During 1943, Robina asked Paul Harris what he thought about the ongoing World War Two. Paul Harris responded to her that he looked forward to the end of the war, so that Rotary could be revived in Germany, Italy and Japan. Paul Harris also told her that he would like Rotarians around the world to make sure that such a war would never happen again.
Later in November 1943, Rotary sponsored a conference in London with ministers and observers from twenty-one governments. This group began laying plans for what was to become UNESCO.
During the foundation of the United Nations in 1945, forty-nine Rotarians helped to draft the United Nations Charter in San Francisco and many of the international delegates from around the world were Rotarians.
At the beginning of the organization conference of the United Nations in San Francisco, the United States delegation invited Rotary International to appoint consultants. Twelve prominent Rotarians served in this capacity with resulting influence on the humane aspects of the Charter. Rotarians at San Francisco helped re-write the preamble (We the peoples rather than we the states). The U.S. government had called upon Rotary to become involved in the founding process during 1945. The Secretary of State Edward R. Stettinius, Jr. wrote:
"The invitation to Rotary International to participate in the United Nations Conference as consultant to the United States delegation was not merely a gesture of good will and respect toward a great organization. It was a simple recognition of the practical part Rotary's members has played and will continue to play in the development of understanding among nations. The representatives of Rotary were needed at San Francisco and, as you well know, they made a considerable contribution to the Charter itself, and particularly to the framing of provisions for the Economic and Social Council."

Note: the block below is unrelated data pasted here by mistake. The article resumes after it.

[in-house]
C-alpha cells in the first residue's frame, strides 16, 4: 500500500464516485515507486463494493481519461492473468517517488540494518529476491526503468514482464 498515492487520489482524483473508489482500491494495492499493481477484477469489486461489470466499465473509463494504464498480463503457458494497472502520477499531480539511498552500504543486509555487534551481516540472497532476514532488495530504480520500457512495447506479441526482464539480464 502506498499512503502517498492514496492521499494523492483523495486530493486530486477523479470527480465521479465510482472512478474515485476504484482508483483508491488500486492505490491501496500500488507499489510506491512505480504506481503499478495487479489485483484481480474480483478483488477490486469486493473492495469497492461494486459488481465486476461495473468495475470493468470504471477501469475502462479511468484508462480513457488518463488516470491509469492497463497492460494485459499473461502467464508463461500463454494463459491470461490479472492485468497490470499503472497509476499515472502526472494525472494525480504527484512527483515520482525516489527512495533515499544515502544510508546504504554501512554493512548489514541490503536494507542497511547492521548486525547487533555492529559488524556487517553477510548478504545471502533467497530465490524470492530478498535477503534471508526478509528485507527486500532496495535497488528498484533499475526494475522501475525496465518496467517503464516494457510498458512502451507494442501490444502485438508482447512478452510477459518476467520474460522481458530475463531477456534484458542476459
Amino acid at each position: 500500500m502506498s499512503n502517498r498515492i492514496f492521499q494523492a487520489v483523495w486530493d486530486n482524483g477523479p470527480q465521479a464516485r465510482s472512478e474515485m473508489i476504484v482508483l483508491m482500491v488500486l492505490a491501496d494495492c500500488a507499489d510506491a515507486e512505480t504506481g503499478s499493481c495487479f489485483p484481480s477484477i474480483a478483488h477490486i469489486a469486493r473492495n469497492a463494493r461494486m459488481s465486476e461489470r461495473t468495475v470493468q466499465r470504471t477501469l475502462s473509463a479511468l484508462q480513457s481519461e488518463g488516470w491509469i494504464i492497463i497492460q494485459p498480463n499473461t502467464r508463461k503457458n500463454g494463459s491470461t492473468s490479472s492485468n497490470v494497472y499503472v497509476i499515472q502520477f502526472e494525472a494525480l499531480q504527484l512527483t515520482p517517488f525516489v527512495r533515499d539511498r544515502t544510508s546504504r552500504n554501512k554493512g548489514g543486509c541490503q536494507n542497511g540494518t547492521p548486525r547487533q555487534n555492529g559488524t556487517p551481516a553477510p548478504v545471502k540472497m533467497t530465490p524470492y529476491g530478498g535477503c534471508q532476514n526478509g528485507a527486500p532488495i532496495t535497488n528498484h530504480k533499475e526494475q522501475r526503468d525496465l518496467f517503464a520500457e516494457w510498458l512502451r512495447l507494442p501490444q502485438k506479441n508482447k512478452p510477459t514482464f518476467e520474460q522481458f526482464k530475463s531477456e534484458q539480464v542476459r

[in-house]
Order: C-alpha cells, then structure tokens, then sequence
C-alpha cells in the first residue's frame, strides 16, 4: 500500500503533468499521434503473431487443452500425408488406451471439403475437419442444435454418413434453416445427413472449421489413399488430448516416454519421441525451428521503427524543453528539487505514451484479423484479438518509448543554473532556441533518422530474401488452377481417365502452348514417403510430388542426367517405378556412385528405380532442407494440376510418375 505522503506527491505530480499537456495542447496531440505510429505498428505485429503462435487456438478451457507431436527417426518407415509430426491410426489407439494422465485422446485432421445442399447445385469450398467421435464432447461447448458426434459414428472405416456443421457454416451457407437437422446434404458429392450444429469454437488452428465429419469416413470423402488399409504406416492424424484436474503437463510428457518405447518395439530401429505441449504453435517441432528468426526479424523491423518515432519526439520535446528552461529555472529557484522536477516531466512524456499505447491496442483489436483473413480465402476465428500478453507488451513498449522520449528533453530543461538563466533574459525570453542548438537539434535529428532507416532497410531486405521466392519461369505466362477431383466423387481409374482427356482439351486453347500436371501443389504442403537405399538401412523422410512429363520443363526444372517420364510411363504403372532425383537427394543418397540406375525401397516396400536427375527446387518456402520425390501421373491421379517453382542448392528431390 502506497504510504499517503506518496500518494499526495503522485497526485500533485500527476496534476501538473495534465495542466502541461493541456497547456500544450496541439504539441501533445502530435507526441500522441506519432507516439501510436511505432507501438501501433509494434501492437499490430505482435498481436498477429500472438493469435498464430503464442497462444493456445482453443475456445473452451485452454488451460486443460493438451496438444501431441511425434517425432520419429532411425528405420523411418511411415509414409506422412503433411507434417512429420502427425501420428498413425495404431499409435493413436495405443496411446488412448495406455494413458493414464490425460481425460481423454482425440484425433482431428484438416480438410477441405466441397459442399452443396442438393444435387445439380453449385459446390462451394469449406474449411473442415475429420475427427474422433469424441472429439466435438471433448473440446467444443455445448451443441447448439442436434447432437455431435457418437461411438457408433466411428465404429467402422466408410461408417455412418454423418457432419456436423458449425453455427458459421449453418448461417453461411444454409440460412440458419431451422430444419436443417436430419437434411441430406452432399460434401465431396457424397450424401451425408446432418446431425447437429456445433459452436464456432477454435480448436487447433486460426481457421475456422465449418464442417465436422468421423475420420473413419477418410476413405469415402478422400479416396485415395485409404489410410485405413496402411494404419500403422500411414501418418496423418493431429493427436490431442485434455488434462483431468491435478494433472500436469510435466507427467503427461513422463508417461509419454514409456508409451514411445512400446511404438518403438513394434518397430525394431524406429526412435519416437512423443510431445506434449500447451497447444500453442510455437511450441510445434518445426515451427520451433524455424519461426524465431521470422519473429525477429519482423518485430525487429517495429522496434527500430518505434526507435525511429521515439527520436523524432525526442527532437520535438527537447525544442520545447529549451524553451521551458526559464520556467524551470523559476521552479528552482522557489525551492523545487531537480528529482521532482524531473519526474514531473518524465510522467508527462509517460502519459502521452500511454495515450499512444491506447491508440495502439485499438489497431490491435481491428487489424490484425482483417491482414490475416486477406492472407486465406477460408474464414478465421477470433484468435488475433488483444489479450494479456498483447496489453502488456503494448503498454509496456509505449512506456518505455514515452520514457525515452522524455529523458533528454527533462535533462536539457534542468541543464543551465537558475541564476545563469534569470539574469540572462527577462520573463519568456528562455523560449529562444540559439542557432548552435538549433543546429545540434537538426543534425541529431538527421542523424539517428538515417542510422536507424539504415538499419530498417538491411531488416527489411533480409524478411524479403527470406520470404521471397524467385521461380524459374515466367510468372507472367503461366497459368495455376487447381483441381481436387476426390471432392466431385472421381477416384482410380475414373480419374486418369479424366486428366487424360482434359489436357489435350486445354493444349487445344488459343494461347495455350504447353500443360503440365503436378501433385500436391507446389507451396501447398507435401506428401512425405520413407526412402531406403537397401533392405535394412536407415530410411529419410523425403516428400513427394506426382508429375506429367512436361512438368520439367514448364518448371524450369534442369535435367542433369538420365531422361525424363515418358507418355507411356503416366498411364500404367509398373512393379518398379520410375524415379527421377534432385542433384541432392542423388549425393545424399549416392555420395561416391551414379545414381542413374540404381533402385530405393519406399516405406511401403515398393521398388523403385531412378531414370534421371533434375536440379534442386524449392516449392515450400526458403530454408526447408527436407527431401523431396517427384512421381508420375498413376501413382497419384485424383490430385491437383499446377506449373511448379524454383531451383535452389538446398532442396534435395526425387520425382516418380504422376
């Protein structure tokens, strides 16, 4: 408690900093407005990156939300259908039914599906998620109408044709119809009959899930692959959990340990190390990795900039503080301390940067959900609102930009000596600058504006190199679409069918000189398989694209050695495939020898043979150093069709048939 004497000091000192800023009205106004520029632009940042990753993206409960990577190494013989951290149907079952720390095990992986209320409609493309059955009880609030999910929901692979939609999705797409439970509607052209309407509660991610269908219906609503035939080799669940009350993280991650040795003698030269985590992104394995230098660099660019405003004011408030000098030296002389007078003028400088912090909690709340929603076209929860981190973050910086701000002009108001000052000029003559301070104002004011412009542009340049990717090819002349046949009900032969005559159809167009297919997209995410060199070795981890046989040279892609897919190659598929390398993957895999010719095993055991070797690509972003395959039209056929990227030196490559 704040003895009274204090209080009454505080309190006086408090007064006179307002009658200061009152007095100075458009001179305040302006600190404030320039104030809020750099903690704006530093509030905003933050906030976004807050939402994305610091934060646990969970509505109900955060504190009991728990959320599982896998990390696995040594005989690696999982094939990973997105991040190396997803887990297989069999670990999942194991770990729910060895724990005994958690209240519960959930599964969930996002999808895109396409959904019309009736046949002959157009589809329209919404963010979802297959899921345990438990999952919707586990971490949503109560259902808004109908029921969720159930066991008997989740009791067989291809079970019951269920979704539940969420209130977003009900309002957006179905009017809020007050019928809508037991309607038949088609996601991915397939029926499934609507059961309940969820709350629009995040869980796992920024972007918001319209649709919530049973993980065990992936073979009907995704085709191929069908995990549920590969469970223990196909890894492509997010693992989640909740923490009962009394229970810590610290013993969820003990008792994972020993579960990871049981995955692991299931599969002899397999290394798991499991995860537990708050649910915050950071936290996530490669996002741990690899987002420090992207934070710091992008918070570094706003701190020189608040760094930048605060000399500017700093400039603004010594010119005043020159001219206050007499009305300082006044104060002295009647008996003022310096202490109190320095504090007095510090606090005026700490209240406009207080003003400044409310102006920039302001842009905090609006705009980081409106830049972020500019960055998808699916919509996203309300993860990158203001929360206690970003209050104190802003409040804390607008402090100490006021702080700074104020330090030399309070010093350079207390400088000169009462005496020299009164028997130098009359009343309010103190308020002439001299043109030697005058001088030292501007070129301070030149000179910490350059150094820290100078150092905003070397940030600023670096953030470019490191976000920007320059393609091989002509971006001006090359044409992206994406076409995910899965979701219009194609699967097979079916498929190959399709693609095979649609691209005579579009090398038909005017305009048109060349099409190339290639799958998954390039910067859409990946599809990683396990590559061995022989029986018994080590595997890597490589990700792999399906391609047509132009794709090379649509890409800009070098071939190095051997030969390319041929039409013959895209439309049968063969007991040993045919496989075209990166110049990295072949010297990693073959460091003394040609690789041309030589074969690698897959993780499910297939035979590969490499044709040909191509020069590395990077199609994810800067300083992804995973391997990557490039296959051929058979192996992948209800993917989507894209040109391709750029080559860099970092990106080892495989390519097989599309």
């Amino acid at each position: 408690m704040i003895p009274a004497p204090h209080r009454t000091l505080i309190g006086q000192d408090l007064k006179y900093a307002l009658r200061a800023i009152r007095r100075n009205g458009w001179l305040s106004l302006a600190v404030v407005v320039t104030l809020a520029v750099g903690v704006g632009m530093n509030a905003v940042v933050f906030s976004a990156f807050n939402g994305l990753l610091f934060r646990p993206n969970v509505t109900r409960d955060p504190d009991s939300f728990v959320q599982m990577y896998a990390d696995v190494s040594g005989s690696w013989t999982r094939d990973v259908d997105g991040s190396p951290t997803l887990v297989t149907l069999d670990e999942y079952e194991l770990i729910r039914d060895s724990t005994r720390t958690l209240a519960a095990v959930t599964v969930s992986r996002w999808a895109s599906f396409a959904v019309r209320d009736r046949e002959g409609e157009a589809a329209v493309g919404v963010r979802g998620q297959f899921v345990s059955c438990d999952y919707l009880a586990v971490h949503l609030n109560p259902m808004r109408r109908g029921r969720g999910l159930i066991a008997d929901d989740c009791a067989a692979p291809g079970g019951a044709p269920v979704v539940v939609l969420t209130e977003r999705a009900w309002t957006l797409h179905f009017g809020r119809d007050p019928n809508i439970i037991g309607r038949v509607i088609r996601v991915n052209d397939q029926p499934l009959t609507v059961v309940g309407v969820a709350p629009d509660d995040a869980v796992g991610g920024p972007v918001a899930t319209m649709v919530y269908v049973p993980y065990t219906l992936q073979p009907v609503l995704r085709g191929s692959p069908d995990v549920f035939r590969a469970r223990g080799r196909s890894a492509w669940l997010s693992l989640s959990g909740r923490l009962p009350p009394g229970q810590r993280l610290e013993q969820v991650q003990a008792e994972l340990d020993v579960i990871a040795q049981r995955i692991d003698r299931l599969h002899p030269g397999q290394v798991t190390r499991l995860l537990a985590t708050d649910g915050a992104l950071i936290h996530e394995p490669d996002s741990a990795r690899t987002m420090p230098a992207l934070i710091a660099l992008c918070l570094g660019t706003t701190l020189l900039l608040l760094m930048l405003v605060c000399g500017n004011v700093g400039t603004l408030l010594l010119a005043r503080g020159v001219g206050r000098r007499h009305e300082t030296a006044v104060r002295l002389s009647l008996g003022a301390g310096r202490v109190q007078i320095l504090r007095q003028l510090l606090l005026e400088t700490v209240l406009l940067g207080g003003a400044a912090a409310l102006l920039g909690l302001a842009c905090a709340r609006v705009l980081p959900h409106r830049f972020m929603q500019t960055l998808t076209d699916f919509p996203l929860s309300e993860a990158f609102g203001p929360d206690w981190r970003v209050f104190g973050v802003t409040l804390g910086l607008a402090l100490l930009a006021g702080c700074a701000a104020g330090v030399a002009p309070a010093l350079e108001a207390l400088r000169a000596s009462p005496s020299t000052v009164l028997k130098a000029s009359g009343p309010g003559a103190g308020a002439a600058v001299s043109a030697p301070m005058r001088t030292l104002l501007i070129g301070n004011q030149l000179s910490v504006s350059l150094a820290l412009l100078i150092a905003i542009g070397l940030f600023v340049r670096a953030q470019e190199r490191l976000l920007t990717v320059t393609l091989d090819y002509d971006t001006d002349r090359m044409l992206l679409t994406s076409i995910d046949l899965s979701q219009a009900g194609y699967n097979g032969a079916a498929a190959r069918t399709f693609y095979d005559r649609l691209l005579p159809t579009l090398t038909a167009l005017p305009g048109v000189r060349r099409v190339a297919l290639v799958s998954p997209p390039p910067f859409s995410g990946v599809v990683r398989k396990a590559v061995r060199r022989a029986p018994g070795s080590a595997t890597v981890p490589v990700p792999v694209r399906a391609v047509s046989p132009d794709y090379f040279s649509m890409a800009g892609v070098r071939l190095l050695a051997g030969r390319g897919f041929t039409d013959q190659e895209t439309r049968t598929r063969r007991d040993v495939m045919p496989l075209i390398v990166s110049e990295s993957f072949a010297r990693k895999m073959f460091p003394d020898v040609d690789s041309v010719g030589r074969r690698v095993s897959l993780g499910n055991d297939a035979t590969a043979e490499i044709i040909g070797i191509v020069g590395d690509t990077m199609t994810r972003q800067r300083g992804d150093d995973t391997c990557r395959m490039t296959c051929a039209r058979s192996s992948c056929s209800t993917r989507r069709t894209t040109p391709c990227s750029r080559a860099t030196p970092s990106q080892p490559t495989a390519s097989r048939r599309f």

Upon founding the United Nations, Rotary became one of the original 42 Non Governmental Organizations that were invited to participate. Rotary still maintains this position.
I believe that a strong positive vision is necessary in order to get great things accomplished. Paul Harris once wrote:
In the battle between the “cant’s” and the “cans” in Rotary, the “cants” have never won a single permanent victory to my knowledge. The broad visions, the nobler purposes have always won.
Happy 140th Birthday to Paul Harris! His spirit lives on and I believe that it will continue to influence Rotarians for many years to come.
Yours in Rotary Service,
Chairman 2004-2006, Rotary Global History Fellowship
District Secretary 2005-2006, Rotary District 7230
District Chairman, Public Image Committee 2005-2006, Rotary District 7230
District Chairman 2002-2004, Group Study Exchange, Rotary District 7230
If each Rotarian contributes $100 per year to the Rotary Foundation. Rotary would, with its 1,221,920 members around the world, collect $122,192,000. One hundred dollars per year is only 27 cents per day. I have not yet met a Rotarian, who could not afford such an amount. These 27 cents per day would help Rotary make an even bigger difference in the world. You can read more about the Rotary Foundation at www.rotary.org/foundation.
You can conveniently make a tax deductible $100 donation through the Rotary Foundation website.